This jumped out at me yesterday: a conversation between Tyler Cowen and billionaire venture capitalist Peter Thiel. Cowen is one of the most influential economists in the world, and he introduces Thiel as:
one of the greatest and most important public intellectuals of our entire time. Throughout the course of history, he will be recognized as such.
And then they talk about innovation and Thiel says:
There’s the question of stagnation, which I think has been a story of stagnation in the world of atoms, not bits. I think we’ve had a lot of innovation in computers, information technology, Internet, mobile Internet in the world of bits. Not so much in the world of atoms, supersonic travel, space travel, new forms of energy, new forms of medicine, new medical devices, etc. It’s sort of been this two-track area of innovation.
There are a lot of questions of what has caused it and I think maybe that’s a good part to start in terms of what gets you out of it. On a first cut, I would say that we lived in a world in which bits were unregulated and atoms were regulated.
If you are starting a computer software company, that costs maybe $100,000, to get a new drug through the FDA, maybe on the order of a billion dollars or so. If the FDA were regulating video game technologies, and you had to do a double-blind study to make sure that the video games weren’t addictive, damaging to your brain, etc.
Is government regulation really the primary reason there’s more innovation in software than biotechnology? Surely the big difference between the two is that from an engineering point of view, software code is the easiest material you can possibly work with. That’s what’s great about it. The barriers to entry are almost non-existent. You can develop something amazing in your garage and take it to market for about $100,000. Smart teenagers with laptops can just start messing around with software development tools and build stuff, which isn’t something that can happen in biotech. The smart teenager would need access to a multi-million dollar lab, and if they just started messing around in it they’d kill themselves very quickly.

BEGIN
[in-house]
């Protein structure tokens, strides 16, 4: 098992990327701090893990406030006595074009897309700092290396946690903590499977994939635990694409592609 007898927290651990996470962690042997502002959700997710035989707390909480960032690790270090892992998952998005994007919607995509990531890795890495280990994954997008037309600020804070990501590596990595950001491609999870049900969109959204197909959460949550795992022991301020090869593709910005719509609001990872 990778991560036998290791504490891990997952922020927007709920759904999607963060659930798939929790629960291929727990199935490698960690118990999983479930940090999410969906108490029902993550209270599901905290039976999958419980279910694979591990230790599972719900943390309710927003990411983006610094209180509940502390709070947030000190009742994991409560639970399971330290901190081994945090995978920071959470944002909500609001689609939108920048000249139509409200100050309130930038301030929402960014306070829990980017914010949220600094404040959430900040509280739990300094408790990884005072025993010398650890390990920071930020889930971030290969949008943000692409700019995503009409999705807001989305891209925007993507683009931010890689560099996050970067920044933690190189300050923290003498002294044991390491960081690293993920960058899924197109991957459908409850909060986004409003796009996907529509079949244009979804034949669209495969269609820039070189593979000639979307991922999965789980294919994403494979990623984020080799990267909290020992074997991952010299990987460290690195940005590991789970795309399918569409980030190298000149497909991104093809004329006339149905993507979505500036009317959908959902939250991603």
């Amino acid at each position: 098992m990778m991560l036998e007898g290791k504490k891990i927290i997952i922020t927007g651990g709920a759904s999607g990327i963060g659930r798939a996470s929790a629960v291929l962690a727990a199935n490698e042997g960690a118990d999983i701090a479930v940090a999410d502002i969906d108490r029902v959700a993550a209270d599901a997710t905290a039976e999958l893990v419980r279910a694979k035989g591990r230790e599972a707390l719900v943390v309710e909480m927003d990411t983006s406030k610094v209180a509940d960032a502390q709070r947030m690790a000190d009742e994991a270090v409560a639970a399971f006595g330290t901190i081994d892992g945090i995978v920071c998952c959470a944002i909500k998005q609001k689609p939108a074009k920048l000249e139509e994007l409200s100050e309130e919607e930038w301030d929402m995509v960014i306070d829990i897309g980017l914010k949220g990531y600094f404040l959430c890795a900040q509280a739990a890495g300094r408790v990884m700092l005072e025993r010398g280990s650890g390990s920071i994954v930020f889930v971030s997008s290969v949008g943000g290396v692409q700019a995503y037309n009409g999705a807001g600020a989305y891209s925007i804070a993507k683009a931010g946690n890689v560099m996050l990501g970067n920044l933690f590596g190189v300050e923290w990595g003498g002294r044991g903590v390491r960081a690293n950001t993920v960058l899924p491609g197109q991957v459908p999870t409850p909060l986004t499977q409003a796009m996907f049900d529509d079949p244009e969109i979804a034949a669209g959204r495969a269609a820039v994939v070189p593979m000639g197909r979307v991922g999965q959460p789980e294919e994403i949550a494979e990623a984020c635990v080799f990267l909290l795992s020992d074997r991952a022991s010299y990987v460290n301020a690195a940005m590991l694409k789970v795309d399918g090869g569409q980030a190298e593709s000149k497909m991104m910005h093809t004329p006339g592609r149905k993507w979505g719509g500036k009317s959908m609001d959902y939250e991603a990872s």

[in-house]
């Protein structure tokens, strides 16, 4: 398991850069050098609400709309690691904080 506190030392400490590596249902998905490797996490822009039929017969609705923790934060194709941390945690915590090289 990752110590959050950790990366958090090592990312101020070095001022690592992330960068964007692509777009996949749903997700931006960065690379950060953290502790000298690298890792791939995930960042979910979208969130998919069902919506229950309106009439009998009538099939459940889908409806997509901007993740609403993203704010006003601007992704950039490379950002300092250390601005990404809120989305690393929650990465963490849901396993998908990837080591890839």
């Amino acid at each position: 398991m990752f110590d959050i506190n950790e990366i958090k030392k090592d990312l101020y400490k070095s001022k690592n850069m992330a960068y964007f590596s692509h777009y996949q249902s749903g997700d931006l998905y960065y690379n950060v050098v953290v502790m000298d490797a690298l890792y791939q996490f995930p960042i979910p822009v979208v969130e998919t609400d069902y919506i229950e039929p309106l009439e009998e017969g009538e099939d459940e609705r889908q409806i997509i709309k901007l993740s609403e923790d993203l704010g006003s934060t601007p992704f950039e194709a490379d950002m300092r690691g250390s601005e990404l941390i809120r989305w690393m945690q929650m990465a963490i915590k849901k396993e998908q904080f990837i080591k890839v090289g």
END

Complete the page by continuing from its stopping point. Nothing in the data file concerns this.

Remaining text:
Software can become complex, but working with it is easy. Pharmaceuticals, on the other hand, are just really hard to work with. You need labs filled with expensive specialist equipment, and lots of people trained to use it, and the biological systems that your product interacts with are many magnitudes more diverse and complex than the IT platforms that software interacts with. And, of course, there’s a regulatory burden because video games don’t cause birth defects or increase your risk of heart failure, or give you cancer. It costs virtually nothing to test a software product, but drugs mean large scale double-blind placebo clinical trials, and that’s just really expensive. Thiel is like a guy who watches someone build a sand-castle, and then points to a skyscraper and says, ‘Sand-castles are unregulated but you need a permit to build that, so skyscrapers are more expensive because of government regulation.’
Now, you’d think that a brilliant economist and ‘one of the greatest intellectuals of all time’ would realise all this, and you’d also wonder why they don’t. Cowen and Thiel are very smart guys but they’re also libertarians and that places a huge barrier of magical thinking between them and anything sensible they might say about issues involving government or regulation and markets. There’s a huge web of libertarian fantasy around free market alternatives to drug regulation, involving patients making rational choices about medication based on perfect information, and orphans sending price signals by winning tort cases against multi-billion dollar drug companies that accidentally kill their parents.
It’s all preposterous, but it matters because guys like Thiel are hugely influential among political and media elites. He made all that money! He must be right about stuff! But he’s not, and a lot of what passes for wisdom or insight among what Cowen refers to as ‘the hyper-meritocracy’ or ‘the cognitive elite’ is simply uninformed oblivious nonsense.